At the intersections of light, space and interaction :: art, design and architecture

Julieanna Preston

Julieanna Preston is a spatial/interior designer recognized internationally for her transdisciplinary creative practice research on the politics of interior environments and material surfaces. In her research she navigates between theoretical inquiry and material invention explored through sculptural objects, performative installations, visual images and scholarly-based publications. These works highlight an affirmative feminist agency applied to every day interior space.

In recent years this speculative research has advanced knowledge on material vitality and gendered space in the context of curated exhibitions such as BLAZE, No Fixed Seating, SHEAR: SWELL and 13%: This is my feminist survival kit. Her design-writing practice includes two edited books, INTIMUS: Interior Design Theory Reader (2006 with Mark Taylor) and Interior Atmospheres which curate new and existing texts to reconceptualise interior design within multidisciplinary discourse. Both volumes have been credited as leading influences to interior design’s emerging identity. Forthcoming works include her creative practice contextualized in visual essays “Lining Stories: Conversations with Inside Trades” (Fairchild, 2012), “Neutral, Not So” (Berg, 2012), “Blazing Inter-alia” (Princeton Architectural Press, 2011) and “Live Matter” (Berg, 2012).

Weather is a phenomenon typically associated with the exterior natural environment. Played across an expanse of sky, it is a daily drama of equal concern to meteorologists gathering quantitative data as to lingering romantics seduced by atmospheric qualities. Far from politically neutral, weather crosses the threshold between inside and outside at the site of a sill, the gap of a door or the frame of a window. Such pervasion is an invasion and occasions a translation: a micro-climate materializes as the forces of light, air and moisture remake an interior surface iteratively.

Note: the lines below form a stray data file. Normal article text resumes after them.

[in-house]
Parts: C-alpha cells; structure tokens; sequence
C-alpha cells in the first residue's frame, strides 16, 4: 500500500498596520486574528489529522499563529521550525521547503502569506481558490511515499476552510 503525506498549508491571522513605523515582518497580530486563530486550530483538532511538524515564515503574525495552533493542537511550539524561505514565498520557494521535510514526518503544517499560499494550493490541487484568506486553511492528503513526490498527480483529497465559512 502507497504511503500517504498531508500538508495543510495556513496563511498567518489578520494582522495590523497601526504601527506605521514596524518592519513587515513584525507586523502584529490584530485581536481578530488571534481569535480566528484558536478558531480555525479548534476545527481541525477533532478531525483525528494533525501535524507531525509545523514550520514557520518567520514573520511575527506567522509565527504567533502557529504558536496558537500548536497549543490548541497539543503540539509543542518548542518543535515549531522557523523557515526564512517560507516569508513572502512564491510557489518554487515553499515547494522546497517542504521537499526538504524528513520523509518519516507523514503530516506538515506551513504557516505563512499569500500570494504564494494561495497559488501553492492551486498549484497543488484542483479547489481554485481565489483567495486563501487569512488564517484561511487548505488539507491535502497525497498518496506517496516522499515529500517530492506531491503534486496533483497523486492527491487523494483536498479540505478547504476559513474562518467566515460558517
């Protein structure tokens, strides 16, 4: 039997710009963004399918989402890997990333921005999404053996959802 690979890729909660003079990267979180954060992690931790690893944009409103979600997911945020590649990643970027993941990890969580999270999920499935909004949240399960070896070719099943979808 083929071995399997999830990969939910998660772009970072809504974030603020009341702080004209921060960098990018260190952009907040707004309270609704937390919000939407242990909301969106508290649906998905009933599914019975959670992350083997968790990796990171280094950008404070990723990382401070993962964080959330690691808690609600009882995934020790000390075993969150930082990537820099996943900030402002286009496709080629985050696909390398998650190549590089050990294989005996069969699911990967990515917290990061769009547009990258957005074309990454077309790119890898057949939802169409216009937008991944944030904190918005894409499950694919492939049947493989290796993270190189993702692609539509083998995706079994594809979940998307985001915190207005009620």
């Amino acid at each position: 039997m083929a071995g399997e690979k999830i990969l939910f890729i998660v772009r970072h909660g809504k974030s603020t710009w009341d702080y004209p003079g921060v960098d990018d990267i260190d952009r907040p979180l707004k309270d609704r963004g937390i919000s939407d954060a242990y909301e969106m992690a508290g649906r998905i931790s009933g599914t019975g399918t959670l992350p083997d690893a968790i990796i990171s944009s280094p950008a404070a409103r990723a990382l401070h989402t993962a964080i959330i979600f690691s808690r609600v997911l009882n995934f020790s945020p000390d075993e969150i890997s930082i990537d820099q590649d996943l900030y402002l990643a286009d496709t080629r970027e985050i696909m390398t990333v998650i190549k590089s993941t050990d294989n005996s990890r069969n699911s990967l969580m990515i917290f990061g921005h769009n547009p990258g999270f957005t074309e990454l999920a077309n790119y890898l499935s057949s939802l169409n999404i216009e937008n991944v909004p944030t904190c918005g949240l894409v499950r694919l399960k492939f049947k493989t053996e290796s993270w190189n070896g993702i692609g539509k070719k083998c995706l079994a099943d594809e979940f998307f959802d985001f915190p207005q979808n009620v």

Interior Weather Watch is a performative presentation revisiting a 2009 performative installation. It is conceptually framed by John Ruskin’s 1884 lectures, The Storm-Cloud of the Nineteenth Century, a well-known lecture drawing alliances between weather, politics and human affairs of the time. Preston also builds upon Actor Network Theory, most specifically the metaphysics of Bruno Latour as considered by Greg Harman in his book Prince of Networks (2009) and Jane Bennett’s book Vibrant Matters (2010) whereby the Kantian divide between culture and nature is recast as a democracy applied to all things as live actants, human and other. The installation provoked an existing network of phenomena into a hybrid state; to bring what is felt into a visible tacit and responsive form. In this context, an interior asserts itself as an intimate geography allied to political and environmental climates. Preston